Why did I listen to This Chair Rocks: A Manifesto Against Ageism?
I was recently introduced to Ashton Applewhite when she was a guest on the We Can Do Hard Things podcast. I was immediately drawn to her and the way she spoke about aging within a Western and patriarchal society. For those who may not be aware, I have a lengthy background working with the aging. In fact, one of my masters degrees is in gerontology! So it wasn’t very long before I was checking Libby to see if there was a copy of her book This Chair Rocks: A Manifesto Against Ageism was available.
What’s the story here?
This Chair Rocks: A Manifesto Against Ageism is an impassioned argument against the negative view of aging. It is organized into chapters that break down ageism, sexuality, memory loss, workplace, health, declining independence, and end of life. Using various credible sources and research, Ashton Applewhite discusses and dismantles the stereotypes associated with older age. Each chapter ends with a section of a call to action asking the reader to look within, learn our own perspectives regarding ageism, and potential ways to change them.
How did I like This Chair Rocks: A Manifesto Against Ageism?
I really enjoyed This Chair Rocks: A Manifesto Against Ageism. Right from the very beginning I felt myself nodding along to what was being said. One of the things that I always tried to fight against when caring for older adults was the misconceptions that people had about them. As I was listening to this book though I realized that I too was participating in ageism by being surprised at times that someone “so old” could still look “so young” or that they could still do certain things. It really is a concept that is ingrained in us from a relatively young age.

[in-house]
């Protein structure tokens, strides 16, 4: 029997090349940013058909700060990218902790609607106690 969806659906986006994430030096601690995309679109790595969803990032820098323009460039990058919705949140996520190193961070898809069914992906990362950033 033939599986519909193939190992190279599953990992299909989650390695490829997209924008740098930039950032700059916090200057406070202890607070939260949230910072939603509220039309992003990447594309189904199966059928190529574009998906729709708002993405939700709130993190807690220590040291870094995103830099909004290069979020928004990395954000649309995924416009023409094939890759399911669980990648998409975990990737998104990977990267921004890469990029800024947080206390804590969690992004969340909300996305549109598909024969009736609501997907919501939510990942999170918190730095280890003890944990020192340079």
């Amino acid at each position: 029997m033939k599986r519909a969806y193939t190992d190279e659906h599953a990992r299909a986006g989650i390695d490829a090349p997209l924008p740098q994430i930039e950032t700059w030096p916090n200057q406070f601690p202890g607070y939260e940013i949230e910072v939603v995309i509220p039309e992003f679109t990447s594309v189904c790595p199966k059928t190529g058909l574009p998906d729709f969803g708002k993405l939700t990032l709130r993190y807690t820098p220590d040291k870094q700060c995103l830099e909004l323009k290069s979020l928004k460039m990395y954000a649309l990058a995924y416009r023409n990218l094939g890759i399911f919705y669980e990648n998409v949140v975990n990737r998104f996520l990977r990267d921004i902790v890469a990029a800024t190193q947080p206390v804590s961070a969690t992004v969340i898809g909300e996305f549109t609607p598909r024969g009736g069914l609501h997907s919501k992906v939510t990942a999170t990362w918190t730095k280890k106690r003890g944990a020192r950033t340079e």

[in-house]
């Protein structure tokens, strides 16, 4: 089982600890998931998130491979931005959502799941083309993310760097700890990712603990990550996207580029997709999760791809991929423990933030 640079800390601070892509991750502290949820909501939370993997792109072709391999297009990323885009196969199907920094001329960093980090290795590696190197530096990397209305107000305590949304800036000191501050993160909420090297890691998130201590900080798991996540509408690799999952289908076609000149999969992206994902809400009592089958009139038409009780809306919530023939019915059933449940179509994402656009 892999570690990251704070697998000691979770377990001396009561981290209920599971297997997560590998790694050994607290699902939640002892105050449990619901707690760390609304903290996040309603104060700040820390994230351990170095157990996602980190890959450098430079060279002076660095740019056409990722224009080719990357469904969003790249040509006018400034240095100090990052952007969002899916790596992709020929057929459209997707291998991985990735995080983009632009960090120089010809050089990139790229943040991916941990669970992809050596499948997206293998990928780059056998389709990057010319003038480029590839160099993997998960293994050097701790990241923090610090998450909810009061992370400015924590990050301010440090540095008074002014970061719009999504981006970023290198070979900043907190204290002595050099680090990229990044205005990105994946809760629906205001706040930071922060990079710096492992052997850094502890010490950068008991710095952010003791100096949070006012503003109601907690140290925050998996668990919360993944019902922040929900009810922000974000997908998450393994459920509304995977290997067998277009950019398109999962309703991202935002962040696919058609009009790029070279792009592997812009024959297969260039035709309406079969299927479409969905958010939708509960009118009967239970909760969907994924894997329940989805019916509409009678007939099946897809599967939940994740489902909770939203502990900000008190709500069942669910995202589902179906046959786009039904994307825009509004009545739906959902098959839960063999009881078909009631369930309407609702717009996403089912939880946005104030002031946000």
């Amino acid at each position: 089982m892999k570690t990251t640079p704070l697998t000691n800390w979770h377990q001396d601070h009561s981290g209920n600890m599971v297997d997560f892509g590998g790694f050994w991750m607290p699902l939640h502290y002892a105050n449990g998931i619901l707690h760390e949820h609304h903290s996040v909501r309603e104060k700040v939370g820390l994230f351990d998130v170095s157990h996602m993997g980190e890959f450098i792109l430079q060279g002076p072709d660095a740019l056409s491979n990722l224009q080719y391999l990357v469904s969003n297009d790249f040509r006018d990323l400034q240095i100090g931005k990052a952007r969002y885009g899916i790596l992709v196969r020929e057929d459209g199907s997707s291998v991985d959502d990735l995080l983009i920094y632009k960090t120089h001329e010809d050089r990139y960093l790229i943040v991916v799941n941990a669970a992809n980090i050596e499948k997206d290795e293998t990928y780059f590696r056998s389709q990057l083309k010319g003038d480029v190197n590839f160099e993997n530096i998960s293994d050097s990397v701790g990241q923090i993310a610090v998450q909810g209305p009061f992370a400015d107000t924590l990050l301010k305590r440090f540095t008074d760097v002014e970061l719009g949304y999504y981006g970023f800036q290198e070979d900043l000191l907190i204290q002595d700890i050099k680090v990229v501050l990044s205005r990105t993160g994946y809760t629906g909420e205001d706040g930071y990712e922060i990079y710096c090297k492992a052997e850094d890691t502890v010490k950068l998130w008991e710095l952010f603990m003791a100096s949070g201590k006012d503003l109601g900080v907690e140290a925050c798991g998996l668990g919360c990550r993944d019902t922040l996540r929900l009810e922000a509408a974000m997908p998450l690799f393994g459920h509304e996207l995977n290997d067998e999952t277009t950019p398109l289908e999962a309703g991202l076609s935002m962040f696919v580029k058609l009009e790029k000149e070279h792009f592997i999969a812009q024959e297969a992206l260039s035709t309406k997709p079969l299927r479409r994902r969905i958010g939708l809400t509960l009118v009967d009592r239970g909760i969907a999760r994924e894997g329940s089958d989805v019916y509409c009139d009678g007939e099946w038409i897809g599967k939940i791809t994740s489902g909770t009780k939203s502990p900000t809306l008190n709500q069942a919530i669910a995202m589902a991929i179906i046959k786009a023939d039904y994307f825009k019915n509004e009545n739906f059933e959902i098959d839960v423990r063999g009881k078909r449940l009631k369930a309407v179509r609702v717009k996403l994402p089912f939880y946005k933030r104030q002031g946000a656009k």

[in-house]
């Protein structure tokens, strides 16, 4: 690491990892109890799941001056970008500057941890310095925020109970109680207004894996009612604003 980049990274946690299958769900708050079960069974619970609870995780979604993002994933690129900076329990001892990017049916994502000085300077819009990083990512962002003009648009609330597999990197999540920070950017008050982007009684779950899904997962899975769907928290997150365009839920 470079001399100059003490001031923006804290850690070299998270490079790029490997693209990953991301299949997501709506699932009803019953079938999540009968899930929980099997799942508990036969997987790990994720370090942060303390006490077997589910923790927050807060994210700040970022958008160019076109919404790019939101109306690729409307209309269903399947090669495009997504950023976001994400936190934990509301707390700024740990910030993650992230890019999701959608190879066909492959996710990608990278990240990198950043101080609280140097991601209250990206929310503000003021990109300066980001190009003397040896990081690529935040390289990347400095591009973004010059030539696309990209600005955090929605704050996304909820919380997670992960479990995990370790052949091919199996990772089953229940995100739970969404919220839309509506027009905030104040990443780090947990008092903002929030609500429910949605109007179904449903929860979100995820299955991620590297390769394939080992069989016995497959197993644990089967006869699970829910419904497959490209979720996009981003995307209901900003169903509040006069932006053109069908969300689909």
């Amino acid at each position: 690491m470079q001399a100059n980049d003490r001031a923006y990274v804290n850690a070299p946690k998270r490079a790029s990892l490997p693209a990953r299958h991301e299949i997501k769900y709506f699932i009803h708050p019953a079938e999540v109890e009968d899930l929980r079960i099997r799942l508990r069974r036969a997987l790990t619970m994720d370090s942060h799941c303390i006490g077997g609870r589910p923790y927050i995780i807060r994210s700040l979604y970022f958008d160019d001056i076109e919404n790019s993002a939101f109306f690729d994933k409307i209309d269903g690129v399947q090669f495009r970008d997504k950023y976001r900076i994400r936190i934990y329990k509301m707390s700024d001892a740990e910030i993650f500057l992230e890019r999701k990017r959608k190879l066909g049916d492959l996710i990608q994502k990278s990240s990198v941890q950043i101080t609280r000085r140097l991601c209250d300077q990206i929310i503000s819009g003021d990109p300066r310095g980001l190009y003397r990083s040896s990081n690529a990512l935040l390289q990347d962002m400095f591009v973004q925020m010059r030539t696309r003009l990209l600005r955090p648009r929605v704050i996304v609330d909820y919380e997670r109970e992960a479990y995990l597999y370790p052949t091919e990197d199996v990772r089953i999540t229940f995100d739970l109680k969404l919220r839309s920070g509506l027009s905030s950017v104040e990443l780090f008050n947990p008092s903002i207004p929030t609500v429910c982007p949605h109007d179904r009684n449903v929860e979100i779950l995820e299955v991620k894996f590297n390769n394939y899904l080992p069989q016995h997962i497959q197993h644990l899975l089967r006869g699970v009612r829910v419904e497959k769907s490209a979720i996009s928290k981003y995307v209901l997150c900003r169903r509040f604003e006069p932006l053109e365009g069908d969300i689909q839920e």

The way that the chapters were broken down made it easy to follow and easy to understand. I liked the way that each chapter ended with a call to action as to how we may be able to restructure our thinking and actions in order to remove ageism from our society. The term ageism is a mainly Western world concept and really took root as people began living longer. Instead of looking at these individuals as people with wisdom, we look upon them as people who are a burden, and we fear before a burden ourselves.
Ashton Applewhite touches on the intersections between age, race, class, and sex but, I do wish she had gone a little bit further. There were a few times where I felt that she just repeated herself or kind of trailed off without going into full detail instead of explaining the links between these topics. It often felt like a perspective of someone who was white and middle class which honestly is more or less true. This just demonstrated that the author is human like the rest of us and has her own biases to work through.
How is the narration?
This Chair Rocks: A Manifesto Against Ageism is narrated by the author Ashton Applewhite and is eight hours and 45 minutes long. I listened to it at 1.5x speed and felt it flowed so well together. Yes, the chapters are long, and occasionally repetitive but, they are also well researched. They are also set up in almost blurb like blog posts where you could easily pause in between segments to go do something else. I love when the author is the narrator because you can hear the passion they have for their work in their voice. Ashton Applewhite most definitely has passion for her work against ageism and does not appear to be backing down any time soon. She is old and she’s bold and our society needs to learn to accept this.
Rating: 4 Stars
**Audiobook Review layout courtesy of Good Books and Good Wine**